By Emily Exton
September 21, 2010 at 05:08 PM EDT

Image Credit: Monty Brinton/CBSHow long do you give a sitcom to get past a narrow premise and branch out into more diverse and arguably more interesting/funny storylines? That’s the question looming over CBS’ new sitcom Mike & Molly, which spent the majority of its pilot last night focusing obsessively on the weight of its two lead characters, who meet-cute at a local Overeaters Anonymous gathering. Molly (Melissa McCarthy, formerly Gilmore Girls‘ quirky chef Sookie St. James), is a fourth grade teacher who can’t command a room of rowdy children without using her outside voice, and Mike (Billy Gardell) is Chicago police officer with a secret interest in ichthyology (fish). Each is blessed with honesty and a self-deprecating sense of humor, so it’s not hard to understand their instant attraction. After a brief flirtation and one awkward conversation with some curious fourth graders, they’ve got a first date lined up, which will lead us to episode two, and of course their inevitable coupledom.

In the pilot, the eponymous characters got upstaged by the supporting cast, particularly Molly’s big-boobed, big-haired, stoner sister Victoria (Katy Mixon) and her sassy mother (Swoosie Kurtz), who substitutes pudding for milk in her baking without any caloric consequence. There was toilet humor: Mike and his partner Carl (Reno Wilson) were not above trading jokes with “balls” and “farts” as punchlines. There was slapstick: A table collapsed underneath Mike just as he was trying to ask Molly on a date to the aquarium (what are the chances!?). And it all felt like a little much crammed into a single half-hour. But there were high points, too. I liked the cute way Mike managed to ask out Molly while taking a police report, and it was a pleasure to see the delightful McCarthy back on the small screen. But the question that remained for me at the end of Mike & Molly is the question I now turn over to you: How long can this show sustain itself on such a slim premise? Will all the laughs come in the form of cheap fat jokes? I don’t doubt that Billy Gardell is a funny guy, I just wonder if he can make me laugh without it being at his own expense.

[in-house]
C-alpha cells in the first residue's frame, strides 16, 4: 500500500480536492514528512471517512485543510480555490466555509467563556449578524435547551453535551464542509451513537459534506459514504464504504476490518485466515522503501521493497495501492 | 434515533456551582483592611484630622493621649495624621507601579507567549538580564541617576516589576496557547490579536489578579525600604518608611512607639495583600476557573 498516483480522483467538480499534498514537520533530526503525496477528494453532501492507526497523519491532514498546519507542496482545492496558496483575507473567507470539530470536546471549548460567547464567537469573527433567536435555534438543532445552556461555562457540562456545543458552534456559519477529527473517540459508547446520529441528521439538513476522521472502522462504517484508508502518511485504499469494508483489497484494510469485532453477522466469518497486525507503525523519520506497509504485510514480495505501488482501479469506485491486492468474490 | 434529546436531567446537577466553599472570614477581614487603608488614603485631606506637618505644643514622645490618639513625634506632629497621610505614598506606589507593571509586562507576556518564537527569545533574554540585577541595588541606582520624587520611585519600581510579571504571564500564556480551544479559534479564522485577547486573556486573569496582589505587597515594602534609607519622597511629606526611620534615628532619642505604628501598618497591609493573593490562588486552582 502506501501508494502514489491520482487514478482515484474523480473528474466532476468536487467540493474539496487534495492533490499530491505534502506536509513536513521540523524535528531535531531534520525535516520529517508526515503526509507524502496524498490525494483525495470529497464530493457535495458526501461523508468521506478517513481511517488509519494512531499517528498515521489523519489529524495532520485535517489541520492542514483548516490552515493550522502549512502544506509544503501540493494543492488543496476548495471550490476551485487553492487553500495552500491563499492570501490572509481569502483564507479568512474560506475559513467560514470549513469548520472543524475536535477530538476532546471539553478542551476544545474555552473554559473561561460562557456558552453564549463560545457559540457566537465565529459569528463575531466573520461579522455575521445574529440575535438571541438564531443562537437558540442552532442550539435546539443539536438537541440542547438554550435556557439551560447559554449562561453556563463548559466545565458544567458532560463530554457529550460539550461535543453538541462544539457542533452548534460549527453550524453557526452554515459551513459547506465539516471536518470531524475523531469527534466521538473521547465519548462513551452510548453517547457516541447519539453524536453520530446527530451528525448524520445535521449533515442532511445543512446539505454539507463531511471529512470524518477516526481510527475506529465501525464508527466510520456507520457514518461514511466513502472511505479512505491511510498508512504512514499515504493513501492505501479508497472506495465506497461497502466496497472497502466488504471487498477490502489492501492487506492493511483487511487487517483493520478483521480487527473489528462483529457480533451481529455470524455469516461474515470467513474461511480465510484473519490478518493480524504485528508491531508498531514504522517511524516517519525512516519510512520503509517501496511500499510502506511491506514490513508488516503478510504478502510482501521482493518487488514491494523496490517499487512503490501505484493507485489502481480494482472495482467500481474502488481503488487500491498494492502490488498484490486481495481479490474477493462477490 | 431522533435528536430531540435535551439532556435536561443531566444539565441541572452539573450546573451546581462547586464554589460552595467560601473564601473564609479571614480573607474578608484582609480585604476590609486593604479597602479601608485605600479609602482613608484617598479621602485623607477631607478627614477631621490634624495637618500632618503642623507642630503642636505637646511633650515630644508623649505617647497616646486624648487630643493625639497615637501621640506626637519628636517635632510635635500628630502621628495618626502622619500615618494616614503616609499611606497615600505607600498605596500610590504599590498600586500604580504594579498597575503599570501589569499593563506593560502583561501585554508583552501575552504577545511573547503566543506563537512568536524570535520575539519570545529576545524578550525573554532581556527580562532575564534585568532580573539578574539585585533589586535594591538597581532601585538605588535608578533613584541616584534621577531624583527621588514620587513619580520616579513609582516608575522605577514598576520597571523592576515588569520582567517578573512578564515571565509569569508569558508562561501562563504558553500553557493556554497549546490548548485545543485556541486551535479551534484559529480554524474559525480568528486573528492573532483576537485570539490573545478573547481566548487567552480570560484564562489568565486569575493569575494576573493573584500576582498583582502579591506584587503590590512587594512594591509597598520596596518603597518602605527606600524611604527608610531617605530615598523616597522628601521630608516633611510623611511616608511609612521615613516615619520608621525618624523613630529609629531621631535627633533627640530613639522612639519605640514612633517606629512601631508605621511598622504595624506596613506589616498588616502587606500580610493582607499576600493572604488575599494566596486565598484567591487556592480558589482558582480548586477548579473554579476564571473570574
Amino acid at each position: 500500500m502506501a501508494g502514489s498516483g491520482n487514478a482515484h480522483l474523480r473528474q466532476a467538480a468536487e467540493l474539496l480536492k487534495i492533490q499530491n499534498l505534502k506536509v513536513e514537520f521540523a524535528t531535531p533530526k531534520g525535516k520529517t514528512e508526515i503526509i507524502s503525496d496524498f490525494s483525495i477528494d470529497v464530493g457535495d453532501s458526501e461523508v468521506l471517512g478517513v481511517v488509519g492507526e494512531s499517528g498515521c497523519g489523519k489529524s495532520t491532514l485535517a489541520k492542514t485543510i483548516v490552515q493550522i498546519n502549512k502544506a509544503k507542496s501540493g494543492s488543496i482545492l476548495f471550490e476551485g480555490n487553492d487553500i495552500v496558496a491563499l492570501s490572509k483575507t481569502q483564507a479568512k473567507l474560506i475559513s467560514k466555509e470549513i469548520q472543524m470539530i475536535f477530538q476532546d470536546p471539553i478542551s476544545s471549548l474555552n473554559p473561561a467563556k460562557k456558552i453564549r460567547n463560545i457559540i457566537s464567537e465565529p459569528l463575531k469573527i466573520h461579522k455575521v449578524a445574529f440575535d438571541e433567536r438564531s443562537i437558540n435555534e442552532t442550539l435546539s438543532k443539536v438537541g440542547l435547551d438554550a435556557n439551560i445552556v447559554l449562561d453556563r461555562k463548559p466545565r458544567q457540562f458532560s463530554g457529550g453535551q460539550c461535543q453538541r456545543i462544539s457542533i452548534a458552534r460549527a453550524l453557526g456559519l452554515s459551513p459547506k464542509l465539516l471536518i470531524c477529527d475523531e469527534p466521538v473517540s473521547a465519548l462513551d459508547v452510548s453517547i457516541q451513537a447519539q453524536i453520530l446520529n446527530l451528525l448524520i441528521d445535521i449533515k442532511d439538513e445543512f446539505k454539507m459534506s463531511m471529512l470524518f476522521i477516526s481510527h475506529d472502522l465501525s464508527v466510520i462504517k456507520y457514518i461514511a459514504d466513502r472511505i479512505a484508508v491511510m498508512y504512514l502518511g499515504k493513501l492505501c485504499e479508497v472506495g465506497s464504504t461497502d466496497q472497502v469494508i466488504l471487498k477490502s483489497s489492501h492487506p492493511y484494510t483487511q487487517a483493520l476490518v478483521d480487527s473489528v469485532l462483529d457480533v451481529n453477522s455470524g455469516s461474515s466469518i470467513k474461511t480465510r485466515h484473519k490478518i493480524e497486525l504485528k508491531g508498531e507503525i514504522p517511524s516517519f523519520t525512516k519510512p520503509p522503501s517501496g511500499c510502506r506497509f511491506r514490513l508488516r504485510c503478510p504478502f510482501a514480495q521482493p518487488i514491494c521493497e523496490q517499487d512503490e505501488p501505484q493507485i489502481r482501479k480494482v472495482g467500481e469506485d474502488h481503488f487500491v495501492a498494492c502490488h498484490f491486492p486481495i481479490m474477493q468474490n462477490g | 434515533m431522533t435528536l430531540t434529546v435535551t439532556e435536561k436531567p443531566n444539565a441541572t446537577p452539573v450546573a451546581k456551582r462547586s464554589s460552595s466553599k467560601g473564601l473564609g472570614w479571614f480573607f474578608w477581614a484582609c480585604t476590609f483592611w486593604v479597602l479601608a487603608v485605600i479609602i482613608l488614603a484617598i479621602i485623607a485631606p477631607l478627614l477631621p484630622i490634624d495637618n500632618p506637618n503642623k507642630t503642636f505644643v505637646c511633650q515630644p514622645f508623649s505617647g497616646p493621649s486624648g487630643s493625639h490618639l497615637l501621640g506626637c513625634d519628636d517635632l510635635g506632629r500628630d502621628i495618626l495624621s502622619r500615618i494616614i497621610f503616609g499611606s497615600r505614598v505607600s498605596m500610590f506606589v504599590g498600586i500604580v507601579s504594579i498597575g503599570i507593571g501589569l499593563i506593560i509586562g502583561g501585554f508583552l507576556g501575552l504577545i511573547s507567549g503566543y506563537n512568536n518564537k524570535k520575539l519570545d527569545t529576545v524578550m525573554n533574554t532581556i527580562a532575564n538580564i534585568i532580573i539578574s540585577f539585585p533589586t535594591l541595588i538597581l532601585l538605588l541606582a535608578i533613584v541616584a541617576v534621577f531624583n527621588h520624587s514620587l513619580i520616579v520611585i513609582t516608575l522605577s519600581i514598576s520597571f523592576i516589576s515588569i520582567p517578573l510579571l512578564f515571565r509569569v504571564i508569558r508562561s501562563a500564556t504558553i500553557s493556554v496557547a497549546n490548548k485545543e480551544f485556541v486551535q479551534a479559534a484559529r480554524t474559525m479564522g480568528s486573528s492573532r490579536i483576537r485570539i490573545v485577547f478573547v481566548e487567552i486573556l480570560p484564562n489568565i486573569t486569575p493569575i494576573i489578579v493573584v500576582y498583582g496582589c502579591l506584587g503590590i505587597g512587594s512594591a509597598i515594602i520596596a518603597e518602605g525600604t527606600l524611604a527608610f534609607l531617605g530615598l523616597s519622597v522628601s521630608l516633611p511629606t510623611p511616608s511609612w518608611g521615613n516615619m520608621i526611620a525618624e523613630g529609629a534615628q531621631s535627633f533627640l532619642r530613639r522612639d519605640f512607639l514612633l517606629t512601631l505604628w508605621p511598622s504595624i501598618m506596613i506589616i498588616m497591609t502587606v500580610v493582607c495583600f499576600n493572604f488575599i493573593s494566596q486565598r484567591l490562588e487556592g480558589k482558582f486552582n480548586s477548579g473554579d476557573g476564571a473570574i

Did you watch Mike & Molly? What did you think?